5. Meanwhile, I sliced the tomatoes and goat’s cheese thinly and prepared the orange peppers by chopping them into smallish pieces.  I picked some fresh herbs from the garden and chopped these finely.
  6. Remove the part-baked pastry from the oven and then arrange over this the chopped tomatoes, sprinkle over the chopped colourful pepper and fresh herbs, plus the salt and pepper or Steenbergs organic Perfect Salt seasoning.  Drizzle over the olive oil, then arrange the goat’s cheese over the top.

    Drizzling Olive Oil Over Tomatoes

    Drizzling Olive Oil Over Tomato Tart

  7. Cook for 20 – 25 minutes in the oven.
  8. You can either serve this warm or (as I prefer) cold with new potatoes and salad.
Cooked French Tomato Tart

French Tomato Tart

Recipe – Sweet Tart Dough or Sweet Pastry

Wednesday, April 7th, 2010

I am not very good at making pastry.  Some people say that you need cold hands to make pastry and dough, but I have warm hands as I seem always to be burning away all that food – perhaps I just never sit still or my metabolism runs too fast. 

So I asked our good friend, Anthony Sterne to come up with his easy pastry recipes and then for us to have a go at them ourselves.  Anthony used to be a development chef at Pret A Manger in London before setting out on his own, originally making pies and pastry with exotic fillings and has now branched out into quiches and (very successfully) into delicious cakes.  His business is called Independent Foods – originally I’s Pies – and his great creations are available in Booths, Morrisons and Waitrose, but in our opinion should be more widely available.  You can check his web site out at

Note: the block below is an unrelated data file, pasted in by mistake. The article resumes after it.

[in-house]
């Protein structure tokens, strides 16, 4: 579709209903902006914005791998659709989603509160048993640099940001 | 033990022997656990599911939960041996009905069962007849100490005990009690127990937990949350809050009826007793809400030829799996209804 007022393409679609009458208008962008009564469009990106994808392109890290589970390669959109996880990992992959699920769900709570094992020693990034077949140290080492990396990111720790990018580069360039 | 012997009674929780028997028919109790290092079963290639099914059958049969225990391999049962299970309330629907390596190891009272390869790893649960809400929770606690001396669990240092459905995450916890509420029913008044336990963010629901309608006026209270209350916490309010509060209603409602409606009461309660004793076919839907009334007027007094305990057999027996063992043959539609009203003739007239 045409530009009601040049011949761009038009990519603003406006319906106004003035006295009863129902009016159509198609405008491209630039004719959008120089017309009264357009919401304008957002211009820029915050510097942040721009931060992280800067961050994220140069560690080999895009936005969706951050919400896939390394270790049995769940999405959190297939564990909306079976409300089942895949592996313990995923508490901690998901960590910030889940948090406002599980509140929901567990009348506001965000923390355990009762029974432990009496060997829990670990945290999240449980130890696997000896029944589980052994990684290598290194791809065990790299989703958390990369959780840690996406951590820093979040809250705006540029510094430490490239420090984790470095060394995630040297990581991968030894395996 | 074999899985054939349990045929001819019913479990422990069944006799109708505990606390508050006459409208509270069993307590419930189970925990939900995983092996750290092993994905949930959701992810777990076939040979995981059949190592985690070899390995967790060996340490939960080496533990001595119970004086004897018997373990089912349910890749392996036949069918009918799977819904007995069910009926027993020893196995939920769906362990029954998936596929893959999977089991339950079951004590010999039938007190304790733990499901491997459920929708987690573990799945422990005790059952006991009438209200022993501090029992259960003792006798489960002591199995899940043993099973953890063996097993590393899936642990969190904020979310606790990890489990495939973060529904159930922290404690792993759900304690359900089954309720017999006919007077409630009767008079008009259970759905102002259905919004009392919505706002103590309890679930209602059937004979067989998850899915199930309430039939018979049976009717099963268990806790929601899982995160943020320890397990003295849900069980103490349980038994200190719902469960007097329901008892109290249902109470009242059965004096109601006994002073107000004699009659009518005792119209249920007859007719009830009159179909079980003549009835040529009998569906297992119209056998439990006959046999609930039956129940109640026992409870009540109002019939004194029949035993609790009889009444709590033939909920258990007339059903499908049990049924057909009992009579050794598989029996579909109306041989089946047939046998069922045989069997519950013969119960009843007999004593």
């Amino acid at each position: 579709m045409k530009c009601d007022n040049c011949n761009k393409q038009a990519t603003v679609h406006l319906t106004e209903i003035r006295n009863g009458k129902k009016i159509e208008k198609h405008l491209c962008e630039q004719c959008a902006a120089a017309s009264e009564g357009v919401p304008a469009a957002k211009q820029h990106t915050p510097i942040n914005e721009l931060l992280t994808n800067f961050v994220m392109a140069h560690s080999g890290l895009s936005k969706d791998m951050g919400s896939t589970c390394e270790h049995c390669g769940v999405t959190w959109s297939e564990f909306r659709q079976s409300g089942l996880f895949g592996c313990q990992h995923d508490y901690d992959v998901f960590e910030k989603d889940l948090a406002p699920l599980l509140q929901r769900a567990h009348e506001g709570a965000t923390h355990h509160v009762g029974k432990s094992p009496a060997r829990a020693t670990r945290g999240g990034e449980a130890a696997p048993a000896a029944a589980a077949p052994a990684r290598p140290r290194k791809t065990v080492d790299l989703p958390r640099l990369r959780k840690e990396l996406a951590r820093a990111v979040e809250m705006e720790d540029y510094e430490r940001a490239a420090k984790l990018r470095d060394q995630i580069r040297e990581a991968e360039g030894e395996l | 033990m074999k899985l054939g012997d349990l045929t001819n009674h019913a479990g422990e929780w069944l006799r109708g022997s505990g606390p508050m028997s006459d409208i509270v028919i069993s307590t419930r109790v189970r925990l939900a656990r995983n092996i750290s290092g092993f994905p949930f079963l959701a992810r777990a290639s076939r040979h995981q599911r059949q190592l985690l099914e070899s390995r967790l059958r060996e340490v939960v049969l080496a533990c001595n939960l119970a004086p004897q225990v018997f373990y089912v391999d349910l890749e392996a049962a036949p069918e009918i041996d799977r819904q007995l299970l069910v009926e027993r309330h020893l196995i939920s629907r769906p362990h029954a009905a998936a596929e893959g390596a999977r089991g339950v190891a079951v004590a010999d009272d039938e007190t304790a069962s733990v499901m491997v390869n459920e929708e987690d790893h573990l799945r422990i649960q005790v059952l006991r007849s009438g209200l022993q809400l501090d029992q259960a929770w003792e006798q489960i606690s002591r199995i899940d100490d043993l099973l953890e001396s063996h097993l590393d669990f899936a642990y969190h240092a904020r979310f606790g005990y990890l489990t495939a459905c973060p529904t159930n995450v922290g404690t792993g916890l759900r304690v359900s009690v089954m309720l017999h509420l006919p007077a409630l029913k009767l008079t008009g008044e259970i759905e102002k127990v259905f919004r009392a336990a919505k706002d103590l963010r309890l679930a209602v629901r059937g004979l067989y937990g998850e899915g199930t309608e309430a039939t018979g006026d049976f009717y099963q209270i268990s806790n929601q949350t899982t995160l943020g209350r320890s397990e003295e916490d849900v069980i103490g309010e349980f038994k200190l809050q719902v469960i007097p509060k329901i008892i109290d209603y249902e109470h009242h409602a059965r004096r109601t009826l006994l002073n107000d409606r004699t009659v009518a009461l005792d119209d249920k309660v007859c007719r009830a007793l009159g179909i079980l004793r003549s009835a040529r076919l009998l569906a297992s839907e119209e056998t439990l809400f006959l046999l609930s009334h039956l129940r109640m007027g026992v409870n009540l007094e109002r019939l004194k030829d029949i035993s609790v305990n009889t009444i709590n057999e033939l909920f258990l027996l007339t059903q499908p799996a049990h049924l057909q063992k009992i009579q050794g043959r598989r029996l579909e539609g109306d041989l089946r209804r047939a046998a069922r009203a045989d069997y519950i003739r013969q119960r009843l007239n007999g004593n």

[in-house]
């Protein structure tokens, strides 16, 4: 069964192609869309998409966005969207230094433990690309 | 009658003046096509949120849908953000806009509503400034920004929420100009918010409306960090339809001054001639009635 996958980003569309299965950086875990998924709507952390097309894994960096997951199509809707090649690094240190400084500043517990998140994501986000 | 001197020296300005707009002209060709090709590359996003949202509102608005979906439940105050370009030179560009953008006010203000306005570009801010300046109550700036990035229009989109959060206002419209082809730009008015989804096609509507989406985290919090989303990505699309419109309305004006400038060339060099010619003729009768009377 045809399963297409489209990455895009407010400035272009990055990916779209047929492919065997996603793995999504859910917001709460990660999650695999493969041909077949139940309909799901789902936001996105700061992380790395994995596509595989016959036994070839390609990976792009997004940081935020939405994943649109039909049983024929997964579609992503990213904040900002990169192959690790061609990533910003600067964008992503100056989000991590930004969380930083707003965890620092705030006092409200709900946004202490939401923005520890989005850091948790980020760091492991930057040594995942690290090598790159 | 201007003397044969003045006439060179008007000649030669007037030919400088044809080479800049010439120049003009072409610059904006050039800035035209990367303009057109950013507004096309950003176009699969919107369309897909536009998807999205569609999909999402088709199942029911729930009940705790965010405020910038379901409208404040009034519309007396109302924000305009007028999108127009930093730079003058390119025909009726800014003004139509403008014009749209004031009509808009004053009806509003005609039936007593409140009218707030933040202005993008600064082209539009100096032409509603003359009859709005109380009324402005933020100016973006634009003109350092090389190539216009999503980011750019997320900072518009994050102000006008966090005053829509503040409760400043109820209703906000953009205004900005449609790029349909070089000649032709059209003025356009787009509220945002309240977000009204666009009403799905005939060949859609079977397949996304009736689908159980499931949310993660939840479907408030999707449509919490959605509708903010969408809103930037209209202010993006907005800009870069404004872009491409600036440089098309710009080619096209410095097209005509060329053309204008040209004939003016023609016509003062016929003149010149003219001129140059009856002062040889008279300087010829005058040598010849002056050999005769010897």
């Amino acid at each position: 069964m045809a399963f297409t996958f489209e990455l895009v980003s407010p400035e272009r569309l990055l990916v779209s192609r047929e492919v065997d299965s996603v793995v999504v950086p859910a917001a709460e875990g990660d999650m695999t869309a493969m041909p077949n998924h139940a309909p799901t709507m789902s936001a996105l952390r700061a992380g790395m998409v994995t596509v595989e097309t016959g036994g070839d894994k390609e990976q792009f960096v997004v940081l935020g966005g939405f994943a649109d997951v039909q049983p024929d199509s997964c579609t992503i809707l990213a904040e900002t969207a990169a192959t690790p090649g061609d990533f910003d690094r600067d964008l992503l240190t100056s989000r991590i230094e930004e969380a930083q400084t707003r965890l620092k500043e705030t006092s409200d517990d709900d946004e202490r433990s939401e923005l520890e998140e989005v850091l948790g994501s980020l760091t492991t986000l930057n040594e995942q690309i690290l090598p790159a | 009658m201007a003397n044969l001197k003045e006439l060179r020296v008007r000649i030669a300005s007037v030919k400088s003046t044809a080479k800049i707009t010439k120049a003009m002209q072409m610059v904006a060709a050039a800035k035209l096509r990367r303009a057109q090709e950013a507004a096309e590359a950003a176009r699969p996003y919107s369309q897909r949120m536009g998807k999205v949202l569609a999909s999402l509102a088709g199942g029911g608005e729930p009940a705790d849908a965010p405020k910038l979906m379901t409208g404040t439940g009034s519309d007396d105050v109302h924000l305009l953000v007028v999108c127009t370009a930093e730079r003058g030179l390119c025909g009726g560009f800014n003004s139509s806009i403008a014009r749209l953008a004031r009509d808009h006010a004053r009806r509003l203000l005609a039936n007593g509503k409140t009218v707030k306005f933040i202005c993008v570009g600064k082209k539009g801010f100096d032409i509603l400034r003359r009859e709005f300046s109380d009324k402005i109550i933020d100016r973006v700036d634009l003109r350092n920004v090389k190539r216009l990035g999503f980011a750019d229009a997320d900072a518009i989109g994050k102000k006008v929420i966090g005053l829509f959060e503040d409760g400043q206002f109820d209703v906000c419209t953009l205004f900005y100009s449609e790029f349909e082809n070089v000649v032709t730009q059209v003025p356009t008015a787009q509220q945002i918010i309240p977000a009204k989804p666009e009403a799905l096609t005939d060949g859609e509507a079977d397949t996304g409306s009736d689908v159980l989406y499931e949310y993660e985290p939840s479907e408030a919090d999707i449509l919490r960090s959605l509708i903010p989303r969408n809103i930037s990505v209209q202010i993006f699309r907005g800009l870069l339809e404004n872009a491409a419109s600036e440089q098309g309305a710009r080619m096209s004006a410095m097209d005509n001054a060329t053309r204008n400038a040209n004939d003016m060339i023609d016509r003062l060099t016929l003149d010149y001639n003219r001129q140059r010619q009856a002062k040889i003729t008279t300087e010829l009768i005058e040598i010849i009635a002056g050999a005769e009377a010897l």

In Anthony’s words “this recipe creates a crisp, biscuity pastry that is perfect as a base for tarts or mince pies.  As long as the oven is well preheated it generally works really well without blind baking.  The most important consideration is to make sure all the ingredients are at room temperature (especially the butter and eggs) before starting.”

400g / 14oz plain flour
160g / 5.5oz good butter (softened)
140g / 5oz caster Sugar
2 large eggs (we only ever use free-range)
1 tsp Steenbergs Organic Vanilla Extract 

Use an electric mixer with the beater attachment or a bowl and a wooden spoon to cream the butter and caster sugar together.  The mixture should be light in colour and slightly fluffy in texture.

Beat the eggs and add gradually with the teaspoon of Steenbergs Organic Fairtrade vanilla extract, mixing all the time.  If the mixture starts to split, you can add a tablespoon of flour, however it shouldn’t split as long as everything isn’t too cold.

Once all the egg has been incorporated, you can add the flour and continue to mix until a smooth dough is formed.  The pastry should be soft but not sticky, if it sticks to your finger when poked just add a bit more flour.

You can leave the pastry in a cool place (not the fridge) for half an hour to relax although it is fine to use it straight away.  Roll out on a well floured surface.  It doesn’t keep well in the fridge as it becomes hard and unworkable although any excess is fine to make into shells and freeze for later use.